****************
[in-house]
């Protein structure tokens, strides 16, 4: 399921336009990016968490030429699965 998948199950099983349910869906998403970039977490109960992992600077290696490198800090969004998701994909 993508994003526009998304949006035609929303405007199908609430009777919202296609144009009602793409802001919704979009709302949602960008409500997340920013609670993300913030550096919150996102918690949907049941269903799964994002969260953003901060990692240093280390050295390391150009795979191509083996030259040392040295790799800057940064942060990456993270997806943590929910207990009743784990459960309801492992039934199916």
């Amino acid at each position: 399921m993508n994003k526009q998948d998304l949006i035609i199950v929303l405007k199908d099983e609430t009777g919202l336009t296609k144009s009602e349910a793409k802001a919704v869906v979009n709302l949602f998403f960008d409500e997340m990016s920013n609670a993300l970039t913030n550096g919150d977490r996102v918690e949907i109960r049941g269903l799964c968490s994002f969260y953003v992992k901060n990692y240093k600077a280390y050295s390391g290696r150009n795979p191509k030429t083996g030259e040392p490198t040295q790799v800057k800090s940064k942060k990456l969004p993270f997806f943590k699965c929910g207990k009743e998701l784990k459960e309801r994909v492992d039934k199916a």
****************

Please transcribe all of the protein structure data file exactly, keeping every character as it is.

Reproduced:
[in-house]
């Protein structure tokens, strides 16, 4: 399921336009990016968490030429699965 998948199950099983349910869906998403970039977490109960992992600077290696490198800090969004998701994909 993508994003526009998304949006035609929303405007199908609430009777919202296609144009009602793409802001919704979009709302949602960008409500997340920013609670993300913030550096919150996102918690949907049941269903799964994002969260953003901060990692240093280390050295390391150009795979191509083996030259040392040295790799800057940064942060990456993270997806943590929910207990009743784990459960309801492992039934199916």
């Amino acid at each position: 399921m993508n994003k526009q998948d998304l949006i035609i199950v929303l405007k199908d099983e609430t009777g919202l336009t296609k144009s009602e349910a793409k802001a919704v869906v979009n709302l949602f998403f960008d409500e997340m990016s920013n609670a993300l970039t913030n550096g919150d977490r996102v918690e949907i109960r049941g269903l799964c968490s994002f969260y953003v992992k901060n990692y240093k600077a280390y050295s390391g290696r150009n795979p191509k030429t083996g030259e040392p490198t040295q790799v800057k800090s940064k942060k990456l969004p993270f997806f943590k699965c929910g207990k009743e998701l784990k459960e309801r994909v492992d039934k199916a």